The Open Championship: The Course

July 13, 2021

The Open is back! And so is links golf, which separates this championship from the others on the men’s Major rota. After the event became one of many sporting non-starters of 2020, it’s on the calendar again and all indications are that crowds will return to the Kent sunshine and watch developments in Sandwich with renewed exuberance. 

Royal St George’s has thrown up a couple of upsets in its 14 stagings of The Open. The last time it was held there, in 2011, Northern Irishman Darren Clarke won his first Major at the age of 42. Like Phil Mickelson’s win at this year’s PGA Championship, that constituted an upset, although Phil was nearly 10 years older.

The previous staging at Royal St George’s was in 2003 when the relatively unknown Ben Curtis sprang a 300-1 upset, with future Ryder Cup captain Thomas Bjorn blowing his opportunity in a bunker at the 16th hole.  

For a course that has hosted The Open 14 times already, one wouldn’t have thought it would be an unpopular choice on the Championship rota. But it is. 

Golfing legends Jack Nicklaus, Tom Watson and Gary Player are three old-timers unanimous in their opinion that it shouldn’t be used as a venue for The Open. 

“I’ve never played particularly well at St George’s,” 18-time Major champion Nicklaus once said. “I won a tournament there as an amateur when I was 19 and never played a good round after that. It’s always been a hard course for me. How could I shoot an 83 there one day and 66 the next, which I’ve done, and not feel I’ve swung any differently? It’s just that type of golf course.”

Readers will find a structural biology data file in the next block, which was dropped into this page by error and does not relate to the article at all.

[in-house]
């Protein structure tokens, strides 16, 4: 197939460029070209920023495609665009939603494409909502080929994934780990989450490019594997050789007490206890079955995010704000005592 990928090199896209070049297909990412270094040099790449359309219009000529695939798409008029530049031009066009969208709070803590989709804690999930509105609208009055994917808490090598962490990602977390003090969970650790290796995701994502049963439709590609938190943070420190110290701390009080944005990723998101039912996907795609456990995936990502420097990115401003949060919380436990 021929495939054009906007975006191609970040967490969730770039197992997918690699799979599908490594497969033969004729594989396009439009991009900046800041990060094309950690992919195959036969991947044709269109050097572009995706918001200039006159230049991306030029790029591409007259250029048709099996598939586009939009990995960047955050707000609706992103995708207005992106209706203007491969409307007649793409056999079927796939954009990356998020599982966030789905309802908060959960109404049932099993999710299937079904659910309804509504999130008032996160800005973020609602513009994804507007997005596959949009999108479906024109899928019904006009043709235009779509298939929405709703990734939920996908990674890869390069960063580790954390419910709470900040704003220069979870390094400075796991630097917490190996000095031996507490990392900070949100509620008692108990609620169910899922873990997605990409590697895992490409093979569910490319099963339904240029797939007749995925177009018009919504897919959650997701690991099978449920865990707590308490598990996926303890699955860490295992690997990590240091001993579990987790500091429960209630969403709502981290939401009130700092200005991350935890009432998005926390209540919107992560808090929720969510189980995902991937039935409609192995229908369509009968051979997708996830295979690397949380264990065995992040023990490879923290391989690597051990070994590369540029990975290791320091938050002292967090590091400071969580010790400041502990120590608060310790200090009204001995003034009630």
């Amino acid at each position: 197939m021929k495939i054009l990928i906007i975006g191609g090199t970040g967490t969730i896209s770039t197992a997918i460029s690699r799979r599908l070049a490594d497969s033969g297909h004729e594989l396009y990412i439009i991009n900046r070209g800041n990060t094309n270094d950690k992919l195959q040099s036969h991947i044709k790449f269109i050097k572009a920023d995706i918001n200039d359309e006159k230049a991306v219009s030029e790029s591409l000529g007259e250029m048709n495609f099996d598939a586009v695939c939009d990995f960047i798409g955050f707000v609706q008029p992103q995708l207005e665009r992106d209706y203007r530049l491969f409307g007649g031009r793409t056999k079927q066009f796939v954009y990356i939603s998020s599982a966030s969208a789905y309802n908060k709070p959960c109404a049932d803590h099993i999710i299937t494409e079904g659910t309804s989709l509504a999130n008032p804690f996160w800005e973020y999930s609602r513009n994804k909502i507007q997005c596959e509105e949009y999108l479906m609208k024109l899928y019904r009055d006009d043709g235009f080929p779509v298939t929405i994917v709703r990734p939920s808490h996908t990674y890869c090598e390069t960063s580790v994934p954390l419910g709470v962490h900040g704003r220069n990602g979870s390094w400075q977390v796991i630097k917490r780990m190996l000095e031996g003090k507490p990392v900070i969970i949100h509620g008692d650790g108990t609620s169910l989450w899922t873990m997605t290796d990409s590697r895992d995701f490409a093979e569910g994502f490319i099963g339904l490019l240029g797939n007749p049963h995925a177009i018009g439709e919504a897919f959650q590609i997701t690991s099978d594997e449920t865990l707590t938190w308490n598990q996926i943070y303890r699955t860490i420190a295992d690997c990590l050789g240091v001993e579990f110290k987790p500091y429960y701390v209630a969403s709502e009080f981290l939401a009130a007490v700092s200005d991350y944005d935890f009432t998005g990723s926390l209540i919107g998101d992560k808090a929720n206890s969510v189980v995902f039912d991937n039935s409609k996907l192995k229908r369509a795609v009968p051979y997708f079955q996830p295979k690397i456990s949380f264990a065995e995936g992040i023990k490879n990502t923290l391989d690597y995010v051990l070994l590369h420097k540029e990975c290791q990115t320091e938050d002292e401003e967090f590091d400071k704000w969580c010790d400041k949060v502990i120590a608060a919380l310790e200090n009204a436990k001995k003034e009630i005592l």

Watson reckoned: ‘St George’s is a course you never really understand. When you play there you’re always looking where you’re stepping because you could go for a double-bogey very quickly and not hit a bad shot. There are at least a dozen places where you hit the ball and you won’t know until you’re 50 yards from it whether it’s gone into a bunker, it’s in the rough, or, glory be, it’s on the green. You need to be really, really lucky to keep a ball on the fairway there. 

“OK, at 17 you can lay an iron off the tee, but you still have to hit the ball into a 12-yard area on the right-hand side and just hope it stays there.”

Player, who won three Opens, was also typically forthright. “It’s really not a great Open course. I think 80% of people would agree that it is not a real true test of golf. Should it stay on the Open rota? No, I don’t think so.”

Yet, UK Golf Guy, who runs the website www.ukgolfguy.co.uk, differs starkly with the views of the three giants of the game. 

“There are some who say that Royal St George’s is a little less than a true classic Open course. They say the bounces can be a little random and Ben Curtis’ Open victory back in the day cast a bit of a shadow on the course’s pedigree. Well, I can safely say that is a load of rubbish. This is links golf at its very very best and for me close to unbeatable.

“The course is a brilliant one. It’s perfectly playable with pretty wide fairways and many quirks to keep you entertained all the way round. The bunkers are among the hardest I have played, on more than one occasion we had to play out sideways or backwards – a real penalty.”

For us neutrals, though, it will be a feast to be able to watch the world’s best golfers be put to the test on a course that is a traditional links layout. For all the target golf that we’ve become used to seeing on the PGA Tour during the Covid-19 pandemic period, seeing the pros negotiate holes with tricky bumps and runs and undulating fairways and greens makes for a delightful viewing menu.  

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